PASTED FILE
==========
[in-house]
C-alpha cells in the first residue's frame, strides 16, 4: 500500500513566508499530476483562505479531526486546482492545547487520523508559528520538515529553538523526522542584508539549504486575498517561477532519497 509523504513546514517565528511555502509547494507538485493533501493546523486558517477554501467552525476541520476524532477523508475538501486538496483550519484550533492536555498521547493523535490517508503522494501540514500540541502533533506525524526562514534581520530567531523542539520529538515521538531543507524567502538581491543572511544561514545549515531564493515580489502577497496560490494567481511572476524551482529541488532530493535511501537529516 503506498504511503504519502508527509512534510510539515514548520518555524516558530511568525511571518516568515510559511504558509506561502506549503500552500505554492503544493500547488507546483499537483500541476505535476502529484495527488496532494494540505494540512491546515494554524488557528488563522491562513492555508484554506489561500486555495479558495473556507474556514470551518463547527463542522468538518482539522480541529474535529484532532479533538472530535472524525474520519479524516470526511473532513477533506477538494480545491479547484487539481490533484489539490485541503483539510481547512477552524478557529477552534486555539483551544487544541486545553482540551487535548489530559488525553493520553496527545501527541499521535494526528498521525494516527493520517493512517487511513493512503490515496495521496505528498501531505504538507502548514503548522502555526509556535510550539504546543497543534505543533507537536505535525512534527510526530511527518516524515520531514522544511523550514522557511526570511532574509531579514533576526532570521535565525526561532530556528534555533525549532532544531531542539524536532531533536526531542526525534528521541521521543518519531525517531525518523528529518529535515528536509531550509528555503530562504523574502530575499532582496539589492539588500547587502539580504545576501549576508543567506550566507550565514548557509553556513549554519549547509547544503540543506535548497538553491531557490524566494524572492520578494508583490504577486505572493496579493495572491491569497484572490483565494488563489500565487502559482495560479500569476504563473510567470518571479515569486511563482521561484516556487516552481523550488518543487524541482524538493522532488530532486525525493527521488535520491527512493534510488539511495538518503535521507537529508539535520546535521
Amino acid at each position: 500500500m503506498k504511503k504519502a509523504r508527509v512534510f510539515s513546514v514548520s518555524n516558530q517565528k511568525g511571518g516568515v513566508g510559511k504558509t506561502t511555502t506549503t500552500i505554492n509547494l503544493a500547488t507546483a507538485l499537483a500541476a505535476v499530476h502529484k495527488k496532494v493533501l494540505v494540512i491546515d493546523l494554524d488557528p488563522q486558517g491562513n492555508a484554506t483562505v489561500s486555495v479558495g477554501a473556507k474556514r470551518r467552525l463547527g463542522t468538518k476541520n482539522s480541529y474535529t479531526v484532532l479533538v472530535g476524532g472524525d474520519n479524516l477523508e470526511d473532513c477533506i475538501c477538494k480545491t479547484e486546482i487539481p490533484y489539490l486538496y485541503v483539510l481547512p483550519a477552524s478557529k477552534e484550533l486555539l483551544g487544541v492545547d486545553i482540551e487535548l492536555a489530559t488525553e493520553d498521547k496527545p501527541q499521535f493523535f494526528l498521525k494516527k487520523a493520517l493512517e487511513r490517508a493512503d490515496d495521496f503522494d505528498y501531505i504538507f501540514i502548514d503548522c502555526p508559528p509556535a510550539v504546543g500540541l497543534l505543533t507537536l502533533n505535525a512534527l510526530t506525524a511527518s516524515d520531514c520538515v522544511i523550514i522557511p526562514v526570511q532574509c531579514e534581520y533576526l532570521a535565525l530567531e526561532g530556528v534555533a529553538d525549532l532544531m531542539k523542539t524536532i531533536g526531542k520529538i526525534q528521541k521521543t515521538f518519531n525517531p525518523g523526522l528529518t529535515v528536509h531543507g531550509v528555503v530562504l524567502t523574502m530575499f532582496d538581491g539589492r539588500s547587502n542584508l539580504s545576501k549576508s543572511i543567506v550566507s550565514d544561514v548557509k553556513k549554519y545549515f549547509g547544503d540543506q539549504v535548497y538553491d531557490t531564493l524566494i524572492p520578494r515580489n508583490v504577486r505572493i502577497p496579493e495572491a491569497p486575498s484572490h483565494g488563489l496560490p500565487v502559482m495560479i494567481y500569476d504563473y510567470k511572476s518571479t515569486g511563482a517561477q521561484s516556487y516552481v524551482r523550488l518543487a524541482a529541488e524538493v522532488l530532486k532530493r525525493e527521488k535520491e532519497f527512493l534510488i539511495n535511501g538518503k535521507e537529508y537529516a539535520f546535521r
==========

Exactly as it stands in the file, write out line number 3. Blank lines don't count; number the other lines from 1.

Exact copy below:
Amino acid at each position: 500500500m503506498k504511503k504519502a509523504r508527509v512534510f510539515s513546514v514548520s518555524n516558530q517565528k511568525g511571518g516568515v513566508g510559511k504558509t506561502t511555502t506549503t500552500i505554492n509547494l503544493a500547488t507546483a507538485l499537483a500541476a505535476v499530476h502529484k495527488k496532494v493533501l494540505v494540512i491546515d493546523l494554524d488557528p488563522q486558517g491562513n492555508a484554506t483562505v489561500s486555495v479558495g477554501a473556507k474556514r470551518r467552525l463547527g463542522t468538518k476541520n482539522s480541529y474535529t479531526v484532532l479533538v472530535g476524532g472524525d474520519n479524516l477523508e470526511d473532513c477533506i475538501c477538494k480545491t479547484e486546482i487539481p490533484y489539490l486538496y485541503v483539510l481547512p483550519a477552524s478557529k477552534e484550533l486555539l483551544g487544541v492545547d486545553i482540551e487535548l492536555a489530559t488525553e493520553d498521547k496527545p501527541q499521535f493523535f494526528l498521525k494516527k487520523a493520517l493512517e487511513r490517508a493512503d490515496d495521496f503522494d505528498y501531505i504538507f501540514i502548514d503548522c502555526p508559528p509556535a510550539v504546543g500540541l497543534l505543533t507537536l502533533n505535525a512534527l510526530t506525524a511527518s516524515d520531514c520538515v522544511i523550514i522557511p526562514v526570511q532574509c531579514e534581520y533576526l532570521a535565525l530567531e526561532g530556528v534555533a529553538d525549532l532544531m531542539k523542539t524536532i531533536g526531542k520529538i526525534q528521541k521521543t515521538f518519531n525517531p525518523g523526522l528529518t529535515v528536509h531543507g531550509v528555503v530562504l524567502t523574502m530575499f532582496d538581491g539589492r539588500s547587502n542584508l539580504s545576501k549576508s543572511i543567506v550566507s550565514d544561514v548557509k553556513k549554519y545549515f549547509g547544503d540543506q539549504v535548497y538553491d531557490t531564493l524566494i524572492p520578494r515580489n508583490v504577486r505572493i502577497p496579493e495572491a491569497p486575498s484572490h483565494g488563489l496560490p500565487v502559482m495560479i494567481y500569476d504563473y510567470k511572476s518571479t515569486g511563482a517561477q521561484s516556487y516552481v524551482r523550488l518543487a524541482a529541488e524538493v522532488l530532486k532530493r525525493e527521488k535520491e532519497f527512493l534510488i539511495n535511501g538518503k535521507e537529508y537529516a539535520f546535521r